…as we always suspected
Does kissing up to the boss make one more susceptible to kicking down subordinate workers? At least one study suggests that there may be an association between the two.
Science Dailyreports on a recent study published in the Journal of Applied Psychology:
Kissing up to the boss at work may help boost employees’ careers but it also depletes the employees’ self-control resources, leaving them more susceptible to behaving badly in the workplace, a new study has found.
“There’s a personal cost to ingratiating yourself with your boss,” said Anthony Klotz, an associate professor of management in the College of Business at Oregon State University and the lead author of the paper. “When your energy is depleted, it may nudge you into slack-off territory.”
. . . Klotz [and his] co-authors examined how 75 professionals in China used two supervisor-focused impression management tactics — ingratiation and self-promotion — over…
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as the economy grows, so does inequality because the #labor share continues declining
They keep promising, ever since the recovery from the Great Recession started more than eight years ago, that the share of national income going to American workers will finally begin to increase. But it’s not.
Sure, profits continue to rise. And so is the stock market. But not what workers receive.
In fact, as is clear from the magnified section of the chart above, the labor share has actually been declining in recent quarters—even as the unemployment rate has fallen about as far as it’s going to go.*
But you don’t have to believe me. Even the Wall Street Journal has noticed this trend.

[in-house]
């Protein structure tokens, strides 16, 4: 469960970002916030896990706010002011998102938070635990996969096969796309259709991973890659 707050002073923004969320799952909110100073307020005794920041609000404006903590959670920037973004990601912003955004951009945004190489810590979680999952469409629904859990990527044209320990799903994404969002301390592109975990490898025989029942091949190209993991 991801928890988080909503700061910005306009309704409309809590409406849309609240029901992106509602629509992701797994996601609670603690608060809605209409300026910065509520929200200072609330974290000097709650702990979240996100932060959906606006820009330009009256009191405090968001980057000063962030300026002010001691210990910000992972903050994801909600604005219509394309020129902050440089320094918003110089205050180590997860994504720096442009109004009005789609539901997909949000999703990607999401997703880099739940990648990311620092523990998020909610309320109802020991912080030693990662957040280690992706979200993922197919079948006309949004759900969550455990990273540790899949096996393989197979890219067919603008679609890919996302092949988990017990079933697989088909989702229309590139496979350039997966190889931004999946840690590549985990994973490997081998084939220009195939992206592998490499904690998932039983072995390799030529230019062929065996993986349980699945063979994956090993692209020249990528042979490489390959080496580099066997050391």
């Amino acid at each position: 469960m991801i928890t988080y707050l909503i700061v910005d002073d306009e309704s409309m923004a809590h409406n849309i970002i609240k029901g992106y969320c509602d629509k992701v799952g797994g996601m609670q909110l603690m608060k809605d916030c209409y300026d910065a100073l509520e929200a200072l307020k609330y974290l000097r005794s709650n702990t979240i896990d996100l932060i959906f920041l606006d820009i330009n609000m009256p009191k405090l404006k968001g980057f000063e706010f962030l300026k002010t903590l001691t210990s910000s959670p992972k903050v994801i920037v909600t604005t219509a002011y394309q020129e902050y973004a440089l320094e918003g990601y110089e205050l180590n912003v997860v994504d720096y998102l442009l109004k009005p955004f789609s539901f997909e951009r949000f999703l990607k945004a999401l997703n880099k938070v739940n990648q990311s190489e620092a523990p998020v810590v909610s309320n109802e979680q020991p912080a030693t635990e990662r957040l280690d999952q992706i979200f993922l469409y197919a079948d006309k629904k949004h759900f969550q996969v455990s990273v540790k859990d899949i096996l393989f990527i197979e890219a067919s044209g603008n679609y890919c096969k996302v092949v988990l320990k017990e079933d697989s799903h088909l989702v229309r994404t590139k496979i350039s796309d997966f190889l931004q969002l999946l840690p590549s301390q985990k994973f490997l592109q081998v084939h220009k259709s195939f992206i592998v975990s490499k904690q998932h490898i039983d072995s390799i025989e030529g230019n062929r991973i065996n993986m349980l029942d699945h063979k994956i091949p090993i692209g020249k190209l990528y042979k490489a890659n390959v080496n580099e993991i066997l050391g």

Labor’s share of domestic income has been declining since 1970 and has barely recovered in this expansion from lows last seen when the U.S. was pulling out of the Great Depression.
Employee pay and benefits as a percentage of gross domestic income fell to 52.7% in…
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necessary guide for precarious times, HT to former #adjunct @RonPlacone
A research paper concluding that climate-induced collapse is now inevitable, was recently rejected by anonymous reviewers of an academic journal.
It has been released directly by the Professor who wrote it, to promote discussion of the necessary deep adaptation to climate chaos.
“I am releasing this paper immediately, directly, because I can’t wait any longer in exploring how to learn the implications of the social collapse we now face,” explained the author Dr Bendell, a full Professor of Sustainability Leadership.
In saying the paper was not suitable for publication, one of the comments from the reviewers questioned the emotional impact that the paper might have on readers. “I was left wondering about the social implications of presenting a scenario for the future as inevitable reality, and about the responsibility of research in communicating climate change scenarios and strategies for adaptation.” wrote one of the reviewers. “As the authors pointed…
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Also in Counterpunch
The problem is not that the corporations are “out of control,” the problem is that the corporations are so much “in control.” By seeing neoliberalism as Free Market Fundamentalism (FMF) rather than Corporate Power we underestimate the challenges ahead. FMF does not help us to know what tactics and strategies are best because it cannot tell us about the enemy we face: Corporate Power.
If the corporations have merged with the state, then the liberal-regulatory state is finished and our faith in it’s ability to protect us is a poor substitute for self-knowlege and self-determination. Instead, we should realize that we are finally on our own. Mass movements making revolutionary demands and organizing projects aimed at building independent people power will have the best chance at overthrowing the corporate power.
The tension between seeing the problem as FMF or as corporate power will only be resolved by the highest…